BP’s $10.5 billion move to acquire most of BHP Billiton shale acreage in North America, announced July 26, 2018, signals a bold return by the UK oil giant to the lower 48 states and gives it a prominent position in the red-hot North American tight oil play. The deal, one of the largest acquisitions in BP’s history, gives the company secure access to new projects that can contribute on a large scale to growing its production.
According to fundamental analysis by Rystad Energy, BHP Billiton’s shale assets (excluding Fayetteville, which was not included in BP’s acquisition) carry a value of $10.7 billion, assuming a flat Brent oil price of $73 per barrel.
“Although BHP has failed to show outstanding productivity results in the Permian-Delaware basin recently, we have observed further delineation of multiple stacked benches on BHP’s land as well as on some adjacent acreage positions. This resulted in the de-risking of a significant number of additional well locations in Rystad Energy’s bottom-up valuation model," says Alisa Lukash, Shale Analyst at Rystad Energy.
“Furthermore, BHP’s Permian acreage is spread across Reeves, Loving and Culberson counties in West Texas, and is exposed to high variability in the quality of target reservoirs,” she adds.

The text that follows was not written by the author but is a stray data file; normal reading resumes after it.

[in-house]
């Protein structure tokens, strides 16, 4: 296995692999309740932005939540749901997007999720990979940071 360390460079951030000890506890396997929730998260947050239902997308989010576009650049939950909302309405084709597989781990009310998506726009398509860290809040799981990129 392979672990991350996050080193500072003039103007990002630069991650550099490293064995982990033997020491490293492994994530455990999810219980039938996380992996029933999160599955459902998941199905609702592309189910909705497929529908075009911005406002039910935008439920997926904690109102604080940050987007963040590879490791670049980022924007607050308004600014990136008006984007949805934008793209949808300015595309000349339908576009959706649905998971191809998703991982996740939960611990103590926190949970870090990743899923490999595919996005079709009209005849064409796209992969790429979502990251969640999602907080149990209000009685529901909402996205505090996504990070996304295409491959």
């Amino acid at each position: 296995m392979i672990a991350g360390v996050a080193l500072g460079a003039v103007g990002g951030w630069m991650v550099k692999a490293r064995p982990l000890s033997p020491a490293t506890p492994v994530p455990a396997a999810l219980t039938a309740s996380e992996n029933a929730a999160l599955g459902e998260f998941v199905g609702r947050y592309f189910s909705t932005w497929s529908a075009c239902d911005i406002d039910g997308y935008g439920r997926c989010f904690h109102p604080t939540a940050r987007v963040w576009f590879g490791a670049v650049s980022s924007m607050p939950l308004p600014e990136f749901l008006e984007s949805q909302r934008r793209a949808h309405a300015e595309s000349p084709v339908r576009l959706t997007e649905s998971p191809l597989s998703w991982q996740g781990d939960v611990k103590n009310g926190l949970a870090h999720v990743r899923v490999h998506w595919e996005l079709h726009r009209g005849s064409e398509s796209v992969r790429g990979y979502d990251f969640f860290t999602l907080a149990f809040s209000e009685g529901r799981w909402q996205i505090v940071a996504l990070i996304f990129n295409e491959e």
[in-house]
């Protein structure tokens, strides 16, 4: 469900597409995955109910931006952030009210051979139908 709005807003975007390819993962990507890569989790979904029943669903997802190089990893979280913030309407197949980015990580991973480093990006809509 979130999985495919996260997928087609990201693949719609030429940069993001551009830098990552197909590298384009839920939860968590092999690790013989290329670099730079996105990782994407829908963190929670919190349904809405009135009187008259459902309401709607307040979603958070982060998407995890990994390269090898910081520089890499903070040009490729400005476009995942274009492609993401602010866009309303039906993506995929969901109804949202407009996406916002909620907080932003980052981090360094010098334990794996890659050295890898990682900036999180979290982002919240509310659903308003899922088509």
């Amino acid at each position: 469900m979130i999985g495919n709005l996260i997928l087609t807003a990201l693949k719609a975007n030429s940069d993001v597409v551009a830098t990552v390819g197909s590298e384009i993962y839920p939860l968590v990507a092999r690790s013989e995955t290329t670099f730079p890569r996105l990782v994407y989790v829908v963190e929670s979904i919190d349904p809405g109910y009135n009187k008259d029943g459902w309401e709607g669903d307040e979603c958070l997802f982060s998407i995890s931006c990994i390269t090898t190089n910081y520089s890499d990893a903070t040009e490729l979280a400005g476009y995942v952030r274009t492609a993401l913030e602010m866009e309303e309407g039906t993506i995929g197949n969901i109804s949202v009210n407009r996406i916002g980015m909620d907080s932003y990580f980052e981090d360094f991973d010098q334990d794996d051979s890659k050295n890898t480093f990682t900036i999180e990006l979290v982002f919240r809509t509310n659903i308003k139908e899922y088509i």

BHP is generally able to demonstrate competitive results when controlling for acreage quality and well type (parent/child wells). Outside of the Permian-Delaware, the Eagle Ford basin is a play that is driving a major part of BHP’s portfolio valuation.
By acquiring BHP’s acreage in the Eagle Ford, Permian and Haynesville basins, BP has bolstered its portfolio with prime acreage for tight oil developments. Rystad Energy estimates that these assets hold risked recoverable resources of about 3.6 billion barrels of oil equivalent, with oil representing about 2.0 billion barrels.
“These assets will be vital in relation to BP’s efforts to maintain its overall production levels through 2025. In the short term, the new acreage will add around 65,000 bpd to BP’s oil production. The operator is expected to ramp up activity on the properties it has acquired from BHP,” says Lukash.
Rystad Energy expects production to rise rapidly beyond 100,000 bpd, with an expected plateau at around 150,000 bpd. BP’s legacy production is expected to decline in the medium term, further emphasizing the importance of this new acreage to BP’s production profile moving forward (see chart).
Prior to this transaction, BP was one of the few majors not heavily involved in the US shale play. The substantial tight oil assets covered in the BHP acquisition will represent around 10% of BP’s global oil resources. Rystad Energy estimates that the average breakeven price for BP will lie close to $45 per barrel on the newly acquired assets. This relatively low breakeven price is driven by the fact the acreage is largely in the heart of the highly productive Eagle Ford and Permian-Delaware basins.
Following BP’s move, the only majors that still do not hold considerable tight oil positions in North America are Eni and Total.
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